Monday, August 25, 2008

Flash v. 2 #4 - "Kill the Kilg%re"

Writer: Mike Baron
Artists: Jackson Guice & Larry Mahlstedt

I love this issue's cover - the best so far - which strikes the right pulpy sci-fi-ish feel for this incarnation of the character.

What's interesting from a contemporary perspective is the way that Cold War paranoia has seeped into the storyline: they come up with a plan to stop Kilg%re - turn off all the power in the world - but the US government flacks balk because they're afraid the Soviets might use that as an opportunity to make a sneak attack.

The first action sequence in this issue is the first in the series that really flat out works, but there's still not much in the way of interesting use of Flash's super-powers.

I've also been going through the B&W first volume of Showcase Presents The Flash, as a kind of supplement to this exercise, and I can't help but note how inventive John Broome and Carmine Infantino are when it comes to figuring out different ways to show Flash using his powers. One of the premises of Baron/Guice's run is that while Flash is still really fast, he has lost a lot of his super-speed. He's not longer able to reach light speed or travel around the world eight times in one second. This is part of the overall move towards a more down-to-earth version of superheroics, but it also seems to have cut off opportunities for spectacular, flashy action.

The final fight is better, though: it's more of a chase and it emphasizes speed and motion.

I've been hard on Guice's work, but I should point out he's not at all a bad comics artist. He has a good sense of space and pacing. His figure drawing and characterizations are fairly expressive. However, four issues in, he hasn't yet shown that he's particularly comfortable as a super-hero comics artist and he hasn't been able to turn his discomfort into a virtue (a la Don Heck).

Overall, though, the book has recovered from the second issue's misstep.


James said...

One of the things I'm learning from this exercise is how hideous the Flash's costume is.

Lately I've been thinking of using some of the DC Universe characters for gaming purposes, and I'm wondering: what the hell is the Flash's motivation? I never followed the character, but as I understand it he's got some inadequacy issues about upholding his uncle's legacy. But is that all there is to it?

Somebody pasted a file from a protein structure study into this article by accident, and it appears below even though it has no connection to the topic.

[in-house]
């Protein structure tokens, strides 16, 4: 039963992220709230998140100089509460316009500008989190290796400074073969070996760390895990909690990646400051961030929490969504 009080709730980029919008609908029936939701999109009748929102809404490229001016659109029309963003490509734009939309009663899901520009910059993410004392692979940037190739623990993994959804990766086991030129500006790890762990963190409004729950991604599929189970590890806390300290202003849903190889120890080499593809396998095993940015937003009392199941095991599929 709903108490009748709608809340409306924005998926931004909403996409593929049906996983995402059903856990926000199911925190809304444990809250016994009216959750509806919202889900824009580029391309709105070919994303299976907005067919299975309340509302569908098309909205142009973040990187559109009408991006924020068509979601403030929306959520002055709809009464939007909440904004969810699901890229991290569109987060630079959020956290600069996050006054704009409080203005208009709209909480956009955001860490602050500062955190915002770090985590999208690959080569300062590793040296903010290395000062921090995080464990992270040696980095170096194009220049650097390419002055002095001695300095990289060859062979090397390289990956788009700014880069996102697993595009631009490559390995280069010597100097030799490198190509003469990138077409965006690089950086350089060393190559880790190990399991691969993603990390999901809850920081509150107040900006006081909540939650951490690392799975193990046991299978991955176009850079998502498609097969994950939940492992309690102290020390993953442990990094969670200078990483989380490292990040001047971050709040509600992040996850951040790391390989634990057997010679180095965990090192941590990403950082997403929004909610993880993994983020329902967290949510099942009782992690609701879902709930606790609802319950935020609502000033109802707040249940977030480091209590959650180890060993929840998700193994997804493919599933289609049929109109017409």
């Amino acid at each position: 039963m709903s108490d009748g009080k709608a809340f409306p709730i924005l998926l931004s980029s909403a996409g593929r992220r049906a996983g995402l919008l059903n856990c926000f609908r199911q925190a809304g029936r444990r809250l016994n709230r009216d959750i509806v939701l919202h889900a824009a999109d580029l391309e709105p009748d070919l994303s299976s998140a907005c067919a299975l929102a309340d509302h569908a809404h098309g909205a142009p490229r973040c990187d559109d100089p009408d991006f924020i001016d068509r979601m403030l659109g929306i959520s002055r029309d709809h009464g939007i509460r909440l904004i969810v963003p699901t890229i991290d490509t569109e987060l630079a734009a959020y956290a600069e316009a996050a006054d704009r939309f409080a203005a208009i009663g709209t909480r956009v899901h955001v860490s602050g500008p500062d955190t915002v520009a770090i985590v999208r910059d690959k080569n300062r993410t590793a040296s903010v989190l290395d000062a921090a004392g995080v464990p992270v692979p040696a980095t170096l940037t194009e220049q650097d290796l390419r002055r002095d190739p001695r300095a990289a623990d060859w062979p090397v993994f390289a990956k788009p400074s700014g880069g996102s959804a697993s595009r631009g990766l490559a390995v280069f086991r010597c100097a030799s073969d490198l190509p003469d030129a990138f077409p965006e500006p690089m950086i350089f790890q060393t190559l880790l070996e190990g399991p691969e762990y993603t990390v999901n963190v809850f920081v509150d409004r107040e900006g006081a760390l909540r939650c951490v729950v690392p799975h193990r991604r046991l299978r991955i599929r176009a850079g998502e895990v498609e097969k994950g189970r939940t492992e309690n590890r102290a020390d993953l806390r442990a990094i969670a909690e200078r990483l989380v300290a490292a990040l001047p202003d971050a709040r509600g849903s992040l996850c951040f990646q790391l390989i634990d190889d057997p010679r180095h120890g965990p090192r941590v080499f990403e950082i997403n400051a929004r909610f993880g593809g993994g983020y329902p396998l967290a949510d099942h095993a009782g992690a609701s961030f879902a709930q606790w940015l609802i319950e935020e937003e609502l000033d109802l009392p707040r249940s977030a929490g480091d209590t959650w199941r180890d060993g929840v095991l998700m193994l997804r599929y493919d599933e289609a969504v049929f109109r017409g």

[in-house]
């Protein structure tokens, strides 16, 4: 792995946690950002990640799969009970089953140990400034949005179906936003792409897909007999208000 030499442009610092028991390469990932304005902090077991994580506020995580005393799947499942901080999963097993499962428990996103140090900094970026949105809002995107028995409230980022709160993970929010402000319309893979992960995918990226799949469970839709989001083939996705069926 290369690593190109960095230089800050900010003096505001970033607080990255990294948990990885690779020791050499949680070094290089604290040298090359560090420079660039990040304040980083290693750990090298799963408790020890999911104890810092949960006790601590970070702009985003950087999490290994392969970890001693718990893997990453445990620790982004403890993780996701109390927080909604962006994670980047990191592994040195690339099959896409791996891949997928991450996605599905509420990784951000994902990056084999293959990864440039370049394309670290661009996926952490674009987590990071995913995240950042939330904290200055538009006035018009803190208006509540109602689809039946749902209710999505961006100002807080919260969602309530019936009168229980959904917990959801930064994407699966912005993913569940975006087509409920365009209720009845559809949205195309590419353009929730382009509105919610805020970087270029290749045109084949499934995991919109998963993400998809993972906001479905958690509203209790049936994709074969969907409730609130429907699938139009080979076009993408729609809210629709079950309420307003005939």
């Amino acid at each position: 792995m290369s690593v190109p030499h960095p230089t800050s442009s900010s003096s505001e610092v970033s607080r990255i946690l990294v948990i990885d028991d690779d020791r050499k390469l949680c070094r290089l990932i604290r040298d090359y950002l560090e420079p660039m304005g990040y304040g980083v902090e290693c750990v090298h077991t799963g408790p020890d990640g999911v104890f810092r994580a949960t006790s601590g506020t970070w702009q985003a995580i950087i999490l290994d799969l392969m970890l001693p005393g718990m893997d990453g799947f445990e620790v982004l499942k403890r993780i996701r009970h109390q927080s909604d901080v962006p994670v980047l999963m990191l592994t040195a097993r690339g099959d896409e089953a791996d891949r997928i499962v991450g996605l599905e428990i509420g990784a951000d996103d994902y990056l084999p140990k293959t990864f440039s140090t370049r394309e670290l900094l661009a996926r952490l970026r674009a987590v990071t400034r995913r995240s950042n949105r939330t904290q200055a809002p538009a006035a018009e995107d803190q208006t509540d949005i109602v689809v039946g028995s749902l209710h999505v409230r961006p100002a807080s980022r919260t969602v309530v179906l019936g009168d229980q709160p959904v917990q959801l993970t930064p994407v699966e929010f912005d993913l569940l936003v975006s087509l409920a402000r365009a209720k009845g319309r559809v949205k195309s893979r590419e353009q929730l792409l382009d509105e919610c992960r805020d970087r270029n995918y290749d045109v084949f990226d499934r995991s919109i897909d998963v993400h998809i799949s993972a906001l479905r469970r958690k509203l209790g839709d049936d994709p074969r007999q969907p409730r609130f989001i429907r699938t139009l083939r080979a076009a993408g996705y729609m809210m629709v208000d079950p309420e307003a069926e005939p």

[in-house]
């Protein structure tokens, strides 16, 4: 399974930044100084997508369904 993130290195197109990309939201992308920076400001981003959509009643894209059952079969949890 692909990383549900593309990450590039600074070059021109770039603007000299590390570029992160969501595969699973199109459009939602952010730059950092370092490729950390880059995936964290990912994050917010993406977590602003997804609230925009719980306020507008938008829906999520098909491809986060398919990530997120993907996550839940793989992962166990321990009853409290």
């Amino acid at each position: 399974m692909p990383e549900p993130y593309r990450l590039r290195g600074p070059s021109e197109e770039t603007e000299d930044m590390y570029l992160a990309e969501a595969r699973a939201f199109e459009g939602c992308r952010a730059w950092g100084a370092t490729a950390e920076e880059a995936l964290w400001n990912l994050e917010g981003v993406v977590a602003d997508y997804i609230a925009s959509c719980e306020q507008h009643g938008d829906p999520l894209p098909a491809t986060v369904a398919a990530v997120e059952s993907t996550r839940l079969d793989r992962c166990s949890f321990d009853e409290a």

The Flash is a strange character to me, because he seems to exist without relying on any other genre. Batman, for example, is a pulpy noir guy. Superman is a 1930's science-fiction conceit crossed with the 1930's crusading-reporter bit. But the Flash is... what? He's not a super-version of some other genre: he's just super for its own sake. And this seems to be true for his villains as well, at least compared to the more atmospheric villains of Batman & Superman.

Jon Hastings said...

I'm not 100% on all the dates, but Gardner Fox and Harry Lampert created Flash almost two years after the appearance of Superman, so my guess would be that Flash is one of the first "pure" super-heroes. There was already an audience for the concept, so they didn't need to graft things together.

The Broome/Infantino Silver Age Flash has the same kind of sci-fi vibe as something like the Kirby/Lee FF.

The costume works really well from a design pov, especially in terms of "super-powered spectacle", but this comes across much more clearly in the stuff drawn by someone like Infantino (who's always trying to find new and interesting ways to draw Flash using his powers).

Baron's take on the character plays up the idea that Wally has to live up to the standards Barry set, but that he also has to, well, just live. So, you've got the Spier-Man thing of "with great power...", heightened by having to carry on Barry's legacy, and tweaked by Baron's focus on the sci-fi-ish details of Flash's super-speed metabolism (i.e. - only has a limited supply of energy, etc.).

However - I think with Flash (and with a lot of the 2nd tier DC characters), there isn't a central, self-contained ISSUE built in to the character (as there is with Spider-Man, the FF, the X-Men, the Hulk, Iron Man, or Batman, Superman, Wonder Woman). The issue is contextual and based on the character's position in this larger entity - what you call continuity and I, following Mike Grost's lead, have been calling the DC Mythos. Peter Parker/Spider-Man works just fine as a character "outside" of the Marvel Universe (as in his movies). Wally West/Flash gets his "purpose" as a character from his context.